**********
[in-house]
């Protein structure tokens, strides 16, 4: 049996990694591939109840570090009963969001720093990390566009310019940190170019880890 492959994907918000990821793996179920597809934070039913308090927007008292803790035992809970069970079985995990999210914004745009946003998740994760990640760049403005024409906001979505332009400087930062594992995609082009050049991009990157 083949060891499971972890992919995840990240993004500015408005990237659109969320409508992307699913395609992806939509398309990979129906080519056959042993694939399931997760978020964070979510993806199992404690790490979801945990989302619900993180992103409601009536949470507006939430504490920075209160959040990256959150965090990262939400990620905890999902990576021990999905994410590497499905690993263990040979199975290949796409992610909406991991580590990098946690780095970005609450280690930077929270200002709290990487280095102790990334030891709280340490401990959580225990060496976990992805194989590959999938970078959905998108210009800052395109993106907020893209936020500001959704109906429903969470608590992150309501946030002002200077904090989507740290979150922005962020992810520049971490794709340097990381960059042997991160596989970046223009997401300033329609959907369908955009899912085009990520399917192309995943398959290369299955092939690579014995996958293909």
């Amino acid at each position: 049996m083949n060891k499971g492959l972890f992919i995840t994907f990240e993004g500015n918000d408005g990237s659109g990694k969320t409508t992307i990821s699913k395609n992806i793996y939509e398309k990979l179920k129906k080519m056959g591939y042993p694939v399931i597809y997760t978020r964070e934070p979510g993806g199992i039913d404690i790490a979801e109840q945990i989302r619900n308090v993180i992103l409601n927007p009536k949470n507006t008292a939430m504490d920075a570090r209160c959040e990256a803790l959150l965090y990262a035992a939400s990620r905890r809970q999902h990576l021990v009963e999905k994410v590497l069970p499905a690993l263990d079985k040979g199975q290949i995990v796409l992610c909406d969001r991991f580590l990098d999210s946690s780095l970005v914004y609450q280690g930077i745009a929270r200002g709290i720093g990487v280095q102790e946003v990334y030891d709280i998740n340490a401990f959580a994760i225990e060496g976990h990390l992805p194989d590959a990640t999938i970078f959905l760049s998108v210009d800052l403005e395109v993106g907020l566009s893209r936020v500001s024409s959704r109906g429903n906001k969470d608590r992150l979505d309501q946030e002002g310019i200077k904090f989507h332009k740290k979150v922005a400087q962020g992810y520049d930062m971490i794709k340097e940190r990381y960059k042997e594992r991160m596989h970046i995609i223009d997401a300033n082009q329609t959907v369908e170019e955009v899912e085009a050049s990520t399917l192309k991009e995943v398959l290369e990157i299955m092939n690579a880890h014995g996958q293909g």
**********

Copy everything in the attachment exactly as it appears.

[in-house]
């Protein structure tokens, strides 16, 4: 049996990694591939109840570090009963969001720093990390566009310019940190170019880890 492959994907918000990821793996179920597809934070039913308090927007008292803790035992809970069970079985995990999210914004745009946003998740994760990640760049403005024409906001979505332009400087930062594992995609082009050049991009990157 083949060891499971972890992919995840990240993004500015408005990237659109969320409508992307699913395609992806939509398309990979129906080519056959042993694939399931997760978020964070979510993806199992404690790490979801945990989302619900993180992103409601009536949470507006939430504490920075209160959040990256959150965090990262939400990620905890999902990576021990999905994410590497499905690993263990040979199975290949796409992610909406991991580590990098946690780095970005609450280690930077929270200002709290990487280095102790990334030891709280340490401990959580225990060496976990992805194989590959999938970078959905998108210009800052395109993106907020893209936020500001959704109906429903969470608590992150309501946030002002200077904090989507740290979150922005962020992810520049971490794709340097990381960059042997991160596989970046223009997401300033329609959907369908955009899912085009990520399917192309995943398959290369299955092939690579014995996958293909």
């Amino acid at each position: 049996m083949n060891k499971g492959l972890f992919i995840t994907f990240e993004g500015n918000d408005g990237s659109g990694k969320t409508t992307i990821s699913k395609n992806i793996y939509e398309k990979l179920k129906k080519m056959g591939y042993p694939v399931i597809y997760t978020r964070e934070p979510g993806g199992i039913d404690i790490a979801e109840q945990i989302r619900n308090v993180i992103l409601n927007p009536k949470n507006t008292a939430m504490d920075a570090r209160c959040e990256a803790l959150l965090y990262a035992a939400s990620r905890r809970q999902h990576l021990v009963e999905k994410v590497l069970p499905a690993l263990d079985k040979g199975q290949i995990v796409l992610c909406d969001r991991f580590l990098d999210s946690s780095l970005v914004y609450q280690g930077i745009a929270r200002g709290i720093g990487v280095q102790e946003v990334y030891d709280i998740n340490a401990f959580a994760i225990e060496g976990h990390l992805p194989d590959a990640t999938i970078f959905l760049s998108v210009d800052l403005e395109v993106g907020l566009s893209r936020v500001s024409s959704r109906g429903n906001k969470d608590r992150l979505d309501q946030e002002g310019i200077k904090f989507h332009k740290k979150v922005a400087q962020g992810y520049d930062m971490i794709k340097e940190r990381y960059k042997e594992r991160m596989h970046i995609i223009d997401a300033n082009q329609t959907v369908e170019e955009v899912e085009a050049s990520t399917l192309k991009e995943v398959l290369e990157i299955m092939n690579a880890h014995g996958q293909g």